IBM and Unilever Join the Blockchain Ad Tech Bandwagon


IBM and Unilever are the latest companies investing in blockchain-based digital advertising solutions. They join a blockchain ad tech ecosystem that has already been well established even before these major enterprise players came in.

The question is: Can IBM and Unilever use the blockchain to do for ad tech what the startups already in this market cannot?

The Ad Tech Industry's Data Transparency Problem

Through a partnership, IBM and Unilever aim to help address a deep-seated and well-known issue within the ad tech industry.

The root of the problem is the lack of transparency within digital advertising . The programmatic advertising platforms that connect advertisers (with ads to run) to publishers (whose websites visitors might want to see those ads on) operate behind tightly closed doors. They collect vast amounts of data about users , usually without their consent or even knowledge. They use that data to make decisions about where to serve specific ads, but the advertisers who pay them typically have no way of knowing where, when or exactly why a particular ad was served to a particular user. It's all a secret.

This secrecy gives rise to widespread fraud , among other problems, within the digital advertising industry. Efforts to control the risk of fraud and other challenges have swelled the ranks of middlemen within the ad tech ecosystem. The middlemen consume an outsized portion of revenue, with as much as 70 percent of the money advertisers spend to place ads ending up in the pockets of these middlemen. That loss comes at the expense of content publishers, who would otherwise enjoy higher revenue for the ads that they let advertisers publish on their sites.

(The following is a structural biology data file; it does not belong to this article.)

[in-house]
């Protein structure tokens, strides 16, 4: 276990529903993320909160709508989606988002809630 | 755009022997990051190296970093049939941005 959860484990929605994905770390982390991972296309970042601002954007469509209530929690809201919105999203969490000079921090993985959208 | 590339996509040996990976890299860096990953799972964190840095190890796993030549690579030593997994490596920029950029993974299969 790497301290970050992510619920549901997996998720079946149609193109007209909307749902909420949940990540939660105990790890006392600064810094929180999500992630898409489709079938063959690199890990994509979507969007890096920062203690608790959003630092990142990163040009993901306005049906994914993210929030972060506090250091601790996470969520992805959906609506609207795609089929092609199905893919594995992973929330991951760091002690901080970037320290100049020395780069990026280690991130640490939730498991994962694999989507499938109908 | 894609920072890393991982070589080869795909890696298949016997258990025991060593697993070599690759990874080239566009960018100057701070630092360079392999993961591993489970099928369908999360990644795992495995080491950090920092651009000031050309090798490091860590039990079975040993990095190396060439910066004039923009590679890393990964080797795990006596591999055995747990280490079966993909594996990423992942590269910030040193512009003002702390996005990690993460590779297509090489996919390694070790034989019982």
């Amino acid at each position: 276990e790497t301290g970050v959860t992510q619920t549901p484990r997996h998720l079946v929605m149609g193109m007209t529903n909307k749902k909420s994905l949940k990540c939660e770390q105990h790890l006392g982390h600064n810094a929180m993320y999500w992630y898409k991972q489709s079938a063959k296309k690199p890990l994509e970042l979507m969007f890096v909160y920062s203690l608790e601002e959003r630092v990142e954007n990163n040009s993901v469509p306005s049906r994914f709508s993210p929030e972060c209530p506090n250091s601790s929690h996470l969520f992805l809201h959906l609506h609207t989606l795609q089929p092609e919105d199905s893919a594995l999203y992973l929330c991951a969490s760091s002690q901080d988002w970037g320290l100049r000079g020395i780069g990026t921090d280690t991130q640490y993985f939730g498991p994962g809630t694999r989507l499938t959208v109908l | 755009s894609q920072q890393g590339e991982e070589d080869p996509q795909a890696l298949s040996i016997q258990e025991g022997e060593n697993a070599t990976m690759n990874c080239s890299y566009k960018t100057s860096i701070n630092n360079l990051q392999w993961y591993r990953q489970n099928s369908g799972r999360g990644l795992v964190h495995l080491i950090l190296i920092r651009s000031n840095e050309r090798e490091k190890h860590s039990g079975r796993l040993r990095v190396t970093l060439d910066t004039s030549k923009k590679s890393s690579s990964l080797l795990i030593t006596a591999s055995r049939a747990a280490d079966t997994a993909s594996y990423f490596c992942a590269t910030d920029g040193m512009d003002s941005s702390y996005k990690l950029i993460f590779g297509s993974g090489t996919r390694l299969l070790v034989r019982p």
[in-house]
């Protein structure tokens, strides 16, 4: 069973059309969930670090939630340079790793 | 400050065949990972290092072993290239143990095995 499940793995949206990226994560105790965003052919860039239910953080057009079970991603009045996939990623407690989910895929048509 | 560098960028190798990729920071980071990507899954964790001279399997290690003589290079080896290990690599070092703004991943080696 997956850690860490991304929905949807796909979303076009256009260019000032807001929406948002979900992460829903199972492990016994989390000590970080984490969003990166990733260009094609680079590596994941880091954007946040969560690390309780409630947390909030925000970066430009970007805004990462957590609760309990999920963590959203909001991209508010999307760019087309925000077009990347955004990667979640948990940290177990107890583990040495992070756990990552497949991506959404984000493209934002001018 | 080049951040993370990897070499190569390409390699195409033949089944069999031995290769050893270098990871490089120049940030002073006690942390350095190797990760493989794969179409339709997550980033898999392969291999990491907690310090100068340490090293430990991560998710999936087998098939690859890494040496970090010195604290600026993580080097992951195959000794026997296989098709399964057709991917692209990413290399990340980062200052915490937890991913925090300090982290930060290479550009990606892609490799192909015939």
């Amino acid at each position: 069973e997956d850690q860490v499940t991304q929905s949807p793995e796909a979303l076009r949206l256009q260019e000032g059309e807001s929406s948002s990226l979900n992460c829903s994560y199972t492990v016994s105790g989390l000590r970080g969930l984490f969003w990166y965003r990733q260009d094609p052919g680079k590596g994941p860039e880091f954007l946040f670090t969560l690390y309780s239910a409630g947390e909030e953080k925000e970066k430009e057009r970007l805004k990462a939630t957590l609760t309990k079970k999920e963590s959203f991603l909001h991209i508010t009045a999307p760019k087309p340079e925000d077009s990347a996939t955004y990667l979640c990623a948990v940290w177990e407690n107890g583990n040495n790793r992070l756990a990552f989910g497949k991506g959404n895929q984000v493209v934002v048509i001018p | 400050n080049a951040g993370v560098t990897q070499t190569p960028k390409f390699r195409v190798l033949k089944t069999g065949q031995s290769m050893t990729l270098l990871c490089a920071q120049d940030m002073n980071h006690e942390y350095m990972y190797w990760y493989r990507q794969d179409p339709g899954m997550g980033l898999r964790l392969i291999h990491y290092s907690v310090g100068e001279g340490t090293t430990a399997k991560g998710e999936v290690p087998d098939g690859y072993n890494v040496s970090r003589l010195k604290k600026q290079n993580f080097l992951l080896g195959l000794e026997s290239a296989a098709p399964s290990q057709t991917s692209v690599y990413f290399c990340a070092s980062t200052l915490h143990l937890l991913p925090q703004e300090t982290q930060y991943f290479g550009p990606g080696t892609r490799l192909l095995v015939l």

IBM and Unilever Partner to Disrupt Ad Tech

Earlier this month, Unilever announced a partnership with IBM iX, a business consultancy service run by IBM, to design a solution to the ad tech industry's data transparency woes and the problems that arise from them.

Although the companies have revealed little about the technical specifics of the new platform, its core feature is that it is based on a blockchain.

"With blockchain [technology], you'll be able to see everyone in the process and exactly the function they perform," Babs Rangaiah, executive partner for global marketing at IBM iX, told Fast Company in reference to the platform.

In testing, the blockchain-based ad tech solution has helped to identify discrepancies within ad placement data, the companies said.

This is not the first time that IBM and Unilever have collaborated on a blockchain technology project. Along with other companies, they partnered last summer to pursue a blockchain-based solution for tracking contaminated food.

Newcomers to a Crowded Market

IBM and Unilever are by no means the first companies to recognize the data transparency problem in ad tech or to envision that blockchains could be a solution.

MAD Network and XCHNG have been working on similar solutions for some time. Both companies are building platforms that use digital tokens and blockchain-based data management to restore transparency to ad tech, while also aiming to provide fairer revenue to stakeholders.